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Ghana: Family Law

Notes on Ghana and International Child Abduction

Jeremy D. Morley

1.                  Ghana has not signed the Hague Convention on the Civil Aspects of International Child Abduction,  has failed to establish any bilateral procedure to resolve abduction cases between Ghana and the United States and has failed to establish any other procedures to resolve international child abduction cases.

2.                  The U.S. State Department previously reported that "Many countries are not party to the Convention. Those with the highest incidence of reported child abductions from the United States include: China, Egypt, Ghana, India, Jamaica, Japan, Jordan, Kenya, Lebanon, Morocco, Nigeria, Pakistan, the Philippines, Russia, Saudi Arabia, South Korea and the United Arab Emirates."

3.                  There is no statute in Ghana under which a custody order issued by a foreign country's courts can be registered or enforced in Ghana. Nor are foreign custody orders enforceable under Ghanaian common law, though they may be considered as part of a plenary custody case.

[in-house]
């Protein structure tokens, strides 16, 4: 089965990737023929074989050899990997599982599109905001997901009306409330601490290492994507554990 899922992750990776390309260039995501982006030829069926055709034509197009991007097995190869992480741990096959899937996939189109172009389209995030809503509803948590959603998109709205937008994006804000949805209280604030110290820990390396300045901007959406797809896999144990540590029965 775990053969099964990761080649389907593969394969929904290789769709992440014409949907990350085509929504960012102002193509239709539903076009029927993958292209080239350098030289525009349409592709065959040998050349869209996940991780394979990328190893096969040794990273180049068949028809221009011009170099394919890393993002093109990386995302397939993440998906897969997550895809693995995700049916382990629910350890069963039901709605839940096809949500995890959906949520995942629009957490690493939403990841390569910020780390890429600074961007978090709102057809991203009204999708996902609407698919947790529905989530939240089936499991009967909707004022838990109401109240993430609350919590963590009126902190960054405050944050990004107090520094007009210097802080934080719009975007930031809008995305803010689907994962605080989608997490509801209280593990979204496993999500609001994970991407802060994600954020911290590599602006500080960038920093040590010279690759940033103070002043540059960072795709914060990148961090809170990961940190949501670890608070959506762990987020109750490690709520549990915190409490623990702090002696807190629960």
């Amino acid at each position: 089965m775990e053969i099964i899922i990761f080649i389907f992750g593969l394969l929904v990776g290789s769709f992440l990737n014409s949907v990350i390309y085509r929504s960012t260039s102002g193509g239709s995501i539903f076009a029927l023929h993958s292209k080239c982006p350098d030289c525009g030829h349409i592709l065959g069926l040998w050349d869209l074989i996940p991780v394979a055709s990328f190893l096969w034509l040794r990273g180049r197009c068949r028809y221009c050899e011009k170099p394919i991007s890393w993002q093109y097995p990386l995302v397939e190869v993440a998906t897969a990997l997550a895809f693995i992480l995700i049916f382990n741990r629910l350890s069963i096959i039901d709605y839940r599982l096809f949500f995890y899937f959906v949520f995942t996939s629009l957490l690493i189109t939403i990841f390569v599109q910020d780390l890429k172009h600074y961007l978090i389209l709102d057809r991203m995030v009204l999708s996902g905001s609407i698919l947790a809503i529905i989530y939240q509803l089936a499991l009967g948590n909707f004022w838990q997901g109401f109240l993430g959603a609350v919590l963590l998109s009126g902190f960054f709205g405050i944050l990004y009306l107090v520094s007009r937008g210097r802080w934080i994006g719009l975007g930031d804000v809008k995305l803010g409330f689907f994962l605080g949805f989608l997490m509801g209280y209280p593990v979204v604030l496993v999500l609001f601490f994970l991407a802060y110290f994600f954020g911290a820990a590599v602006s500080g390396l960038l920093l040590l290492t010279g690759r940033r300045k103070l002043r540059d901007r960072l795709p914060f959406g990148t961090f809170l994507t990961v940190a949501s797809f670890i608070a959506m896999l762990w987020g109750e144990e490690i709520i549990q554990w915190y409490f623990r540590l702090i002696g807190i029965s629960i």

4.            The U.S. State Department's 2013 Human Rights Report for Ghana reports that "corruption in all branches of government" in Ghana is a serious human rights problem, and that, although Ghana's constitution and law provide for an independent judiciary, the judiciary was inefficient and subject to influence and corruption. Although Ghanaian law provides criminal penalties for official corruption, the government did not implement the law effectively, and officials frequently engaged in corrupt practices.   

5.                  There appear to be no cases of extradition having ever been granted from Ghana for international child abduction.

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